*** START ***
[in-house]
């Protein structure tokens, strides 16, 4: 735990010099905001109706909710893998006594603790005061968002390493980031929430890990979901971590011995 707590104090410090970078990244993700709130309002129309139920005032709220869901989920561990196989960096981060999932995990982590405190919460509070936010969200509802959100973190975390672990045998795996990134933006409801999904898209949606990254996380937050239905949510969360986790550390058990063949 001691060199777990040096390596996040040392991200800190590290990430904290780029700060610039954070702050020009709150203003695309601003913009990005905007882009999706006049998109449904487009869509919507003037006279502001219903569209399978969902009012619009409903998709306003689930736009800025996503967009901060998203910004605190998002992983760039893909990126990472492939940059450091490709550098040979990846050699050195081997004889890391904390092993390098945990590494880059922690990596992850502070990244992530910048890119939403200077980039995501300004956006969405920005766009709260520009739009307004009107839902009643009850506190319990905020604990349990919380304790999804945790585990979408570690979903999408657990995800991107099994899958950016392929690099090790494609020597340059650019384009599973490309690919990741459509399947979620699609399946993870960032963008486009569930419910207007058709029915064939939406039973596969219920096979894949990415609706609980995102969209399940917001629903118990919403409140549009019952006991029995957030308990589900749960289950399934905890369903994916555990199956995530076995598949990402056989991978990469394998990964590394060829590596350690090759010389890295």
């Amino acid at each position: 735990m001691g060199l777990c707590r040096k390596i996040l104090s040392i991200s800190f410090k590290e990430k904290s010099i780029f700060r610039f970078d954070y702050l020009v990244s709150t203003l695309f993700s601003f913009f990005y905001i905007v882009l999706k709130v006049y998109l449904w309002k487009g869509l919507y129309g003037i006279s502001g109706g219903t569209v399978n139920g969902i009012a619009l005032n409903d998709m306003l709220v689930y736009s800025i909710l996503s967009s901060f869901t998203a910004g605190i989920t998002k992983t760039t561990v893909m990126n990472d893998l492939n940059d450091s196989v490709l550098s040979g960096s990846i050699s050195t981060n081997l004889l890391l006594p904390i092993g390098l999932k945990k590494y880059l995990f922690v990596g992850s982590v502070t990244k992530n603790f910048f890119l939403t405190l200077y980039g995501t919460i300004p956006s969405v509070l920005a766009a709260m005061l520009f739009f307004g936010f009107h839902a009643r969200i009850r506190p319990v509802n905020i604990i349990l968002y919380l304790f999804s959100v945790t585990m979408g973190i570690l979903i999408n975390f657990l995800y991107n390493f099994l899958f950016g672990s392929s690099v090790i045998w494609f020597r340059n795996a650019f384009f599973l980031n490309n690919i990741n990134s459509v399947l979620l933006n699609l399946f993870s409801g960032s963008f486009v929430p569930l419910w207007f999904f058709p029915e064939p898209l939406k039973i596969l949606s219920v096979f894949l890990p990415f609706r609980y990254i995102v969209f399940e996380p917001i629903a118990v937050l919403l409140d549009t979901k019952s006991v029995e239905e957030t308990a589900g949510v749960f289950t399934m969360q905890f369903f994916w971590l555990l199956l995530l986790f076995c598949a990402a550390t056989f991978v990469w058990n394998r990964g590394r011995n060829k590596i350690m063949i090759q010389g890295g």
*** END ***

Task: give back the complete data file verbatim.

[in-house]
């Protein structure tokens, strides 16, 4: 735990010099905001109706909710893998006594603790005061968002390493980031929430890990979901971590011995 707590104090410090970078990244993700709130309002129309139920005032709220869901989920561990196989960096981060999932995990982590405190919460509070936010969200509802959100973190975390672990045998795996990134933006409801999904898209949606990254996380937050239905949510969360986790550390058990063949 001691060199777990040096390596996040040392991200800190590290990430904290780029700060610039954070702050020009709150203003695309601003913009990005905007882009999706006049998109449904487009869509919507003037006279502001219903569209399978969902009012619009409903998709306003689930736009800025996503967009901060998203910004605190998002992983760039893909990126990472492939940059450091490709550098040979990846050699050195081997004889890391904390092993390098945990590494880059922690990596992850502070990244992530910048890119939403200077980039995501300004956006969405920005766009709260520009739009307004009107839902009643009850506190319990905020604990349990919380304790999804945790585990979408570690979903999408657990995800991107099994899958950016392929690099090790494609020597340059650019384009599973490309690919990741459509399947979620699609399946993870960032963008486009569930419910207007058709029915064939939406039973596969219920096979894949990415609706609980995102969209399940917001629903118990919403409140549009019952006991029995957030308990589900749960289950399934905890369903994916555990199956995530076995598949990402056989991978990469394998990964590394060829590596350690090759010389890295």
């Amino acid at each position: 735990m001691g060199l777990c707590r040096k390596i996040l104090s040392i991200s800190f410090k590290e990430k904290s010099i780029f700060r610039f970078d954070y702050l020009v990244s709150t203003l695309f993700s601003f913009f990005y905001i905007v882009l999706k709130v006049y998109l449904w309002k487009g869509l919507y129309g003037i006279s502001g109706g219903t569209v399978n139920g969902i009012a619009l005032n409903d998709m306003l709220v689930y736009s800025i909710l996503s967009s901060f869901t998203a910004g605190i989920t998002k992983t760039t561990v893909m990126n990472d893998l492939n940059d450091s196989v490709l550098s040979g960096s990846i050699s050195t981060n081997l004889l890391l006594p904390i092993g390098l999932k945990k590494y880059l995990f922690v990596g992850s982590v502070t990244k992530n603790f910048f890119l939403t405190l200077y980039g995501t919460i300004p956006s969405v509070l920005a766009a709260m005061l520009f739009f307004g936010f009107h839902a009643r969200i009850r506190p319990v509802n905020i604990i349990l968002y919380l304790f999804s959100v945790t585990m979408g973190i570690l979903i999408n975390f657990l995800y991107n390493f099994l899958f950016g672990s392929s690099v090790i045998w494609f020597r340059n795996a650019f384009f599973l980031n490309n690919i990741n990134s459509v399947l979620l933006n699609l399946f993870s409801g960032s963008f486009v929430p569930l419910w207007f999904f058709p029915e064939p898209l939406k039973i596969l949606s219920v096979f894949l890990p990415f609706r609980y990254i995102v969209f399940e996380p917001i629903a118990v937050l919403l409140d549009t979901k019952s006991v029995e239905e957030t308990a589900g949510v749960f289950t399934m969360q905890f369903f994916w971590l555990l199956l995530l986790f076995c598949a990402a550390t056989f991978v990469w058990n394998r990964g590394r011995n060829k590596i350690m063949i090759q010389g890295g």